The long, unbeaten title run was something that worked in the territory days but didn't do as well in the national days when the roster was more permanent. WWF business of the 70's was simple: bring in a heel to feed to Bruno or Backland for three months, have the bad guy rough up the champ on TV, then do the blow-off matches that The Garden, usually ending with a cage match or death match. After that the big heel either left the territory or moved down the card to do something else. And, of course, since interest in wrestling was mostly regional, most fans didn't care what The Spoiler did in Dallas once he left the Northeast.
Hogan had a lot to do with wrestling going from a monthly ritual in most cities to a quarterly or twice a year circus event. He didn't draw in the 80's if he was in an area more than twice or three times, other than the long-time WWF strongholds, although, even then, Bruno and Backlund both had longer streaks of sell-outs at the WWF's home arena.
Now, very little of this was obvious detriment to the company as PPV revenue eclipsed the revenue a big monthly house show could generate. But it did change the nature of booking and guys like Hogan and Flair never really caught on to how to keep heat for a long-term and heavily viewed feud.
I'm not a big fan of passing the title around, I guess I'm old enough to think moving it around too much devalues it but, at this point, when the company name is generally the real draw, more than any of the wrestlers or the promise of a big world title match, it does often make more sense. And I don't agree that basically 50/50 booking everything into glorified 2 out of 3 falls matches draws either. What draws is what has always drawn: building characters and stories that have an ending that people want to pay to see and then knowing when to deliver that conclusion. People didn't want to see Steve Austin lose so him passing the title around wasn't a good drawing idea, people wanted to see him win the day when they paid to see his PPV events and the company was smart to rough him up on TV but give the paying PPV audience the stunner, pin and beer celebration far more often than not. With someone like John Cena, you can probably better serve his character by booking him as an underdog and taking the title from him from time to time.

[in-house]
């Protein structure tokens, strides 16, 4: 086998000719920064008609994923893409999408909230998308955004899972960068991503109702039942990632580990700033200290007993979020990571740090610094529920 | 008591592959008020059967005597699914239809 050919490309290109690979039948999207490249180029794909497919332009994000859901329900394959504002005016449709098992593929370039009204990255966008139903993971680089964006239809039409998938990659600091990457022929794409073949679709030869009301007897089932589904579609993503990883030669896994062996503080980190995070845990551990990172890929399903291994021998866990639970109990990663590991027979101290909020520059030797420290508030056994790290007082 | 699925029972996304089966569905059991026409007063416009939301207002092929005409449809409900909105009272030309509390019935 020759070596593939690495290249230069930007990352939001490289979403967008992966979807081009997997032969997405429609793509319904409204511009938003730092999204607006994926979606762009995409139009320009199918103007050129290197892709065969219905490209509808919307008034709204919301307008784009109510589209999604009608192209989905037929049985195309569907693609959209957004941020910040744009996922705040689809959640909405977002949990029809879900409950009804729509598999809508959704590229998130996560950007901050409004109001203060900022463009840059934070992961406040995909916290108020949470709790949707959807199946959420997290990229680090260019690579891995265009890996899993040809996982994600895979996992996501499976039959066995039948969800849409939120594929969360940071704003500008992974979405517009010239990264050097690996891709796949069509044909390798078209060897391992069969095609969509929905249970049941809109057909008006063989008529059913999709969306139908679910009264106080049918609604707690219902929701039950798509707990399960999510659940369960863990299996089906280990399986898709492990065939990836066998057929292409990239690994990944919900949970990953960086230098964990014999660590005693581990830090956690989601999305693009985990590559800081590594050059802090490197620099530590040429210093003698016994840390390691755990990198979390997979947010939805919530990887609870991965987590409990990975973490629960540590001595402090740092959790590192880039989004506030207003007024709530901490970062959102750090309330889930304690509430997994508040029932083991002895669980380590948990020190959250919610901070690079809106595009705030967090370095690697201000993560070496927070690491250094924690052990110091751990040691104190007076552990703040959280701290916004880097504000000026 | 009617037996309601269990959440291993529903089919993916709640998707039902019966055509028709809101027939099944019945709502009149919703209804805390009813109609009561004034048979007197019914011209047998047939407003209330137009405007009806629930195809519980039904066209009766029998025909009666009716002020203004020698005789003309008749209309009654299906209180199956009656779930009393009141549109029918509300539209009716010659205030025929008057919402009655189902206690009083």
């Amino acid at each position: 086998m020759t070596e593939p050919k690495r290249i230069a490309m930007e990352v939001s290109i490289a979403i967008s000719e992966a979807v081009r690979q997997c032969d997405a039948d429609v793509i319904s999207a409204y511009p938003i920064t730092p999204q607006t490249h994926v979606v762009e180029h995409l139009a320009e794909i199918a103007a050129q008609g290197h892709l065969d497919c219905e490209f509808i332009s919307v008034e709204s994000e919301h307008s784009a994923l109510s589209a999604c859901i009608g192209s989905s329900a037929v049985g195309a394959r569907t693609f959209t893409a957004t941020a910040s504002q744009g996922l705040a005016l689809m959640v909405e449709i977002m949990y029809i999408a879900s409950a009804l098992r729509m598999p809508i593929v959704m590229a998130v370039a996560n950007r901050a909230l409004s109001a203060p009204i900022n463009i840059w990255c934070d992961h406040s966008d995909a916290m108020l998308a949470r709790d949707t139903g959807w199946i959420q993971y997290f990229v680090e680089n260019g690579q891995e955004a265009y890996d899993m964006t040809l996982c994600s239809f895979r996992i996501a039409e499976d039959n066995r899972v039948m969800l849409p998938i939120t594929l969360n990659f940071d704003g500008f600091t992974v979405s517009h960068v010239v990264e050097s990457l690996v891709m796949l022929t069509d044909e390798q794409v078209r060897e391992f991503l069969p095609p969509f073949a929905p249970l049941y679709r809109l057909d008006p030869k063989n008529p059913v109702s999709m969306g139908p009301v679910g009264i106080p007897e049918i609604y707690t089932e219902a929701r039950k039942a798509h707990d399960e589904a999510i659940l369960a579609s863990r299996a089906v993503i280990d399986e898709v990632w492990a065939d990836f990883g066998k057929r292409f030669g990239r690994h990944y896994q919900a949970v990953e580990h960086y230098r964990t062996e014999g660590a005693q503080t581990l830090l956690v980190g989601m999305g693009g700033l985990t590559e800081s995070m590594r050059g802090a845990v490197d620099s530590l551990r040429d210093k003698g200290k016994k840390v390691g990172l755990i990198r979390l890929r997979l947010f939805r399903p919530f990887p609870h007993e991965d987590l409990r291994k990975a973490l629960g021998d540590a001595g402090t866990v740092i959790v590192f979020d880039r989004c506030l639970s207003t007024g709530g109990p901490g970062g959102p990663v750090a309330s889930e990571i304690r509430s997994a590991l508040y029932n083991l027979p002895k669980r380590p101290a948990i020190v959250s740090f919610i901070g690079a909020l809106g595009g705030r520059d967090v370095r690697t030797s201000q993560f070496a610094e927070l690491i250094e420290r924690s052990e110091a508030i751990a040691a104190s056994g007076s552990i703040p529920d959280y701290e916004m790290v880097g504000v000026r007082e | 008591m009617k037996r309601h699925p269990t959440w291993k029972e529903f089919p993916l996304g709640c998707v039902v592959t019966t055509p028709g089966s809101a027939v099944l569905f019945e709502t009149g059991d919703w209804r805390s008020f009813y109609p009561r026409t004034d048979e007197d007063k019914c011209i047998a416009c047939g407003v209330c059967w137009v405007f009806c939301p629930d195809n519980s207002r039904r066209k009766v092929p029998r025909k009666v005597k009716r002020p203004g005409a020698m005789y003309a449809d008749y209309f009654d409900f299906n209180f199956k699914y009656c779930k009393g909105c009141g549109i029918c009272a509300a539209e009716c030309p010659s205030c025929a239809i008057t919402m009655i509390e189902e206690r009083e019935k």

I think there's always a danger when you make wrestling too much into 'anyone can beat anyone.' Yeah, it's more 'realistic' but, in the end, I don't think that's always what people watch wrestling for. They watch it for the exaggeration and want characters to break away from the pack. Like super hero comics, reality can be a bigger burden than boon.